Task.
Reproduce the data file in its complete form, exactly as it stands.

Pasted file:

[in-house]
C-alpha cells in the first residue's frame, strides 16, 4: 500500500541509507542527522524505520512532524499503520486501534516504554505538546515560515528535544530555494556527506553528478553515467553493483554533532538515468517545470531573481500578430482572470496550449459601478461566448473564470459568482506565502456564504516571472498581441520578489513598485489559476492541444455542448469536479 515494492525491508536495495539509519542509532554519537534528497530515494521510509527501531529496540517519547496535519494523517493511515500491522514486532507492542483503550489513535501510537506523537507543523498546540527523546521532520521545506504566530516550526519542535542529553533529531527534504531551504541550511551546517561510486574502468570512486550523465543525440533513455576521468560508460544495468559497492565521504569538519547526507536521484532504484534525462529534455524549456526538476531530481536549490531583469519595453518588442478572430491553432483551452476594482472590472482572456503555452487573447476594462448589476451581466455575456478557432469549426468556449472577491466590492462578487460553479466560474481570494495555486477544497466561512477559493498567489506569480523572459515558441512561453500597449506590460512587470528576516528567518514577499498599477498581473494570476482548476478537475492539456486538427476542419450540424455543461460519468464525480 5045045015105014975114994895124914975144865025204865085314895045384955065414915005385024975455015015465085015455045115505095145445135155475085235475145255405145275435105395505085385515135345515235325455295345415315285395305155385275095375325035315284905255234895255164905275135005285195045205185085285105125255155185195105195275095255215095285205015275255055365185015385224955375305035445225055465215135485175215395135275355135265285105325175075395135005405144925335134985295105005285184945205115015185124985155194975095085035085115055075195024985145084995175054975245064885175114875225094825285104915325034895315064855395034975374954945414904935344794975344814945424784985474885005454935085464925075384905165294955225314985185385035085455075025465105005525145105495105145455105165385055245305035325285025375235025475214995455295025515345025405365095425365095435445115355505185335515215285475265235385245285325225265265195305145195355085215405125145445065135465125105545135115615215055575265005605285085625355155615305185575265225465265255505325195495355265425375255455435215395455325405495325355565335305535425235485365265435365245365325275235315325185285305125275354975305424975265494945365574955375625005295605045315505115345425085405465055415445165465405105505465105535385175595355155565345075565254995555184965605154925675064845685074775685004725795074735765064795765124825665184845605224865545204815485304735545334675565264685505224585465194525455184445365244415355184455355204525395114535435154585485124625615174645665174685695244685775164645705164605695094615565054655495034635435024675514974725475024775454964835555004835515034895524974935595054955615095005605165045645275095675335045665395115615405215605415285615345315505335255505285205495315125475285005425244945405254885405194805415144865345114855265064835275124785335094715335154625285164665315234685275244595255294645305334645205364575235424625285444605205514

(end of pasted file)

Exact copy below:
[in-house]
C-alpha cells in the first residue's frame, strides 16, 4: 500500500541509507542527522524505520512532524499503520486501534516504554505538546515560515528535544530555494556527506553528478553515467553493483554533532538515468517545470531573481500578430482572470496550449459601478461566448473564470459568482506565502456564504516571472498581441520578489513598485489559476492541444455542448469536479 515494492525491508536495495539509519542509532554519537534528497530515494521510509527501531529496540517519547496535519494523517493511515500491522514486532507492542483503550489513535501510537506523537507543523498546540527523546521532520521545506504566530516550526519542535542529553533529531527534504531551504541550511551546517561510486574502468570512486550523465543525440533513455576521468560508460544495468559497492565521504569538519547526507536521484532504484534525462529534455524549456526538476531530481536549490531583469519595453518588442478572430491553432483551452476594482472590472482572456503555452487573447476594462448589476451581466455575456478557432469549426468556449472577491466590492462578487460553479466560474481570494495555486477544497466561512477559493498567489506569480523572459515558441512561453500597449506590460512587470528576516528567518514577499498599477498581473494570476482548476478537475492539456486538427476542419450540424455543461460519468464525480 5045045015105014975114994895124914975144865025204865085314895045384955065414915005385024975455015015465085015455045115505095145445135155475085235475145255405145275435105395505085385515135345515235325455295345415315285395305155385275095375325035315284905255234895255164905275135005285195045205185085285105125255155185195105195275095255215095285205015275255055365185015385224955375305035445225055465215135485175215395135275355135265285105325175075395135005405144925335134985295105005285184945205115015185124985155194975095085035085115055075195024985145084995175054975245064885175114875225094825285104915325034895315064855395034975374954945414904935344794975344814945424784985474885005454935085464925075384905165294955225314985185385035085455075025465105005525145105495105145455105165385055245305035325285025375235025475214995455295025515345025405365095425365095435445115355505185335515215285475265235385245285325225265265195305145195355085215405125145445065135465125105545135115615215055575265005605285085625355155615305185575265225465265255505325195495355265425375255455435215395455325405495325355565335305535425235485365265435365245365325275235315325185285305125275354975305424975265494945365574955375625005295605045315505115345425085405465055415445165465405105505465105535385175595355155565345075565254995555184965605154925675064845685074775685004725795074735765064795765124825665184845605224865545204815485304735545334675565264685505224585465194525455184445365244415355184455355204525395114535435154585485124625615174645665174685695244685775164645705164605695094615565054655495034635435024675514974725475024775454964835555004835515034895524974935595054955615095005605165045645275095675335045665395115615405215605415285615345315505335255505285205495315125475285005425244945405254885405194805415144865345114855265064835275124785335094715335154625285164665315234685275244595255294645305334645205364575235424625285444605205514